How the brain works in Borderline Personality Disorder

Standard
 Brain photo by Andrew MasonNew work by University of Toronto Scarborough researchers gives the best description yet of the neural circuits that underlie a severe mental illness called Borderline Personality Disorder (BPD), and could lead to better treatments and diagnosis.

The work shows that brain regions that process negative emotions (for example, anger and sadness) are overactive in people with BPD, while brain regions that would normally help damp down negative emotions are underactive.

People with BPD tend to have unstable and turbulent emotions which can lead to chaotic relationships with others, and which put them at higher risk than average for suicide. A number of brain imaging studies have found differences in the function of brains of people with BPD, but some of the studies have been contradictory.

A team led by Anthony C. Ruocco, assistant professor in the Department of Psychology and program in neuroscience, analyzed data from 11 previously published studies and confirmed a number of important differences between people with BPD and those without.

On the one hand, a brain area called the insula – which helps determine how intensely we experience negative emotions – is hyperactive in people with BPD. On the other hand, regions in the frontal part of the brain – which are thought to help us control our emotional reactions – are underactive.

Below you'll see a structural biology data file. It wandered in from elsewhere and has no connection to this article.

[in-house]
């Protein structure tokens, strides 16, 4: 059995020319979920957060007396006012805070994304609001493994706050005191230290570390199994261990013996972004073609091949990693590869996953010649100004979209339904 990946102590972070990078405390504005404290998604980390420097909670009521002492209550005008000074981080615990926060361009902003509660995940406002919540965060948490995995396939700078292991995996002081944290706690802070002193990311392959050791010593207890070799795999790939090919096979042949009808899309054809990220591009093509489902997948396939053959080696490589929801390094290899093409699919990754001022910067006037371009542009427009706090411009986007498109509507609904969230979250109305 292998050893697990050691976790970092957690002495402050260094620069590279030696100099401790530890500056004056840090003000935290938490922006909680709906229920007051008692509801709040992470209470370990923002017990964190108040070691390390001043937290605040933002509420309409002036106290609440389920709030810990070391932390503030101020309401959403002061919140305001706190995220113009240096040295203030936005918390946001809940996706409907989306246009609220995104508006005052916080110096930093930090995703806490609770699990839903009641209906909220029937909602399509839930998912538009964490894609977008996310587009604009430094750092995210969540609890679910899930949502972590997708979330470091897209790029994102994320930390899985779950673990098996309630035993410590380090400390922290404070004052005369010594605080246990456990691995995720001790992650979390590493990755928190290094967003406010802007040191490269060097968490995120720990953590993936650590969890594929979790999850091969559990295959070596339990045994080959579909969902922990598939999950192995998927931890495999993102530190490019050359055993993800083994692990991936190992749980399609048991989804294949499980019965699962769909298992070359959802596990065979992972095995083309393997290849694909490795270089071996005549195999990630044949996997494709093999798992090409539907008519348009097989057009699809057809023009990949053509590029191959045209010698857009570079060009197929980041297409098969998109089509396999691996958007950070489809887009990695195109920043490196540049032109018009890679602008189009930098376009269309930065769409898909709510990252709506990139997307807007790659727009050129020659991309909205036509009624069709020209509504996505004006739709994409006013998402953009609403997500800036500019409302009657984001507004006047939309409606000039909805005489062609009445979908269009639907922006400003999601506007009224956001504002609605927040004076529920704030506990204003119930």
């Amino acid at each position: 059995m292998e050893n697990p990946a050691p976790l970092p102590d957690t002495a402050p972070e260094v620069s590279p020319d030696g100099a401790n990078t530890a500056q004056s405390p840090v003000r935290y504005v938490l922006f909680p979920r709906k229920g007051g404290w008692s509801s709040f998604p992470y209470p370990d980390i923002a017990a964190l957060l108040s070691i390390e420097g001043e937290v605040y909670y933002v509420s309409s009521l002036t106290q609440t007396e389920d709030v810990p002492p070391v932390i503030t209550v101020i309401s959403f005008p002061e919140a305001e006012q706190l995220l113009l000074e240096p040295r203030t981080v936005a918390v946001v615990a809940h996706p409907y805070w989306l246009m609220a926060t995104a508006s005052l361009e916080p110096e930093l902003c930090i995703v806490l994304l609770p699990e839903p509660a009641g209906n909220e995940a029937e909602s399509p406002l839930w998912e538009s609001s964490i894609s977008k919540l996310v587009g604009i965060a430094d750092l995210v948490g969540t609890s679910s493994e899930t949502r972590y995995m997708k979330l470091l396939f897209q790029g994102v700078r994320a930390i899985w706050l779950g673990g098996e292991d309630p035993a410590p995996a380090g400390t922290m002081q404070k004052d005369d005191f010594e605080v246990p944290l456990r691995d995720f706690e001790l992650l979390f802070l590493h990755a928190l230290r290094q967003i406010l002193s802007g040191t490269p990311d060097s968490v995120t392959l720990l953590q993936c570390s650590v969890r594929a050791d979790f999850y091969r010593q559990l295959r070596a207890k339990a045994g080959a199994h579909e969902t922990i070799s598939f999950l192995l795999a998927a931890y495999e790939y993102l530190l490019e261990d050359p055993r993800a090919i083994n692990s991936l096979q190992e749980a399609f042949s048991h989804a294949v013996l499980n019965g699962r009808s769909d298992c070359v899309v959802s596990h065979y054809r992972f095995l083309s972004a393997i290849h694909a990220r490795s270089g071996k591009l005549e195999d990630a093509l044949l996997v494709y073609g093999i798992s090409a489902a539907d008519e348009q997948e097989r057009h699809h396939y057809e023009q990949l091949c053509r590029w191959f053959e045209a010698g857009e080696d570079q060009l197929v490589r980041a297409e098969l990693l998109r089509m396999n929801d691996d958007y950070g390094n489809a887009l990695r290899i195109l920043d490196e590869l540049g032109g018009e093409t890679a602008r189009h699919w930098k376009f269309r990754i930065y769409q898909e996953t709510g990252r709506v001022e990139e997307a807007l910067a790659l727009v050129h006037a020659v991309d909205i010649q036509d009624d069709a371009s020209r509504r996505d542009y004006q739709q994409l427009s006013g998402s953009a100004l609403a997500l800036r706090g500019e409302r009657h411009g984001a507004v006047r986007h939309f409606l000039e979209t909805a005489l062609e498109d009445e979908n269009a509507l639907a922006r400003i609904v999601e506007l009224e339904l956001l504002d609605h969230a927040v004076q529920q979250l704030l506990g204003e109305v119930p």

“It’s not just that they have too much drive from their emotions,” Ruocco says. “They seem to have less of the ‘brakes’

Advertisements

2 responses »

  1. Pingback: Men with BDP | Free psychology

  2. Pingback: If you keep doing what you’ve always done, You’ll keep getting what you’ve always got… | Day in the life of a Busy Gal...

Leave a Reply

Fill in your details below or click an icon to log in:

WordPress.com Logo

You are commenting using your WordPress.com account. Log Out / Change )

Twitter picture

You are commenting using your Twitter account. Log Out / Change )

Facebook photo

You are commenting using your Facebook account. Log Out / Change )

Google+ photo

You are commenting using your Google+ account. Log Out / Change )

Connecting to %s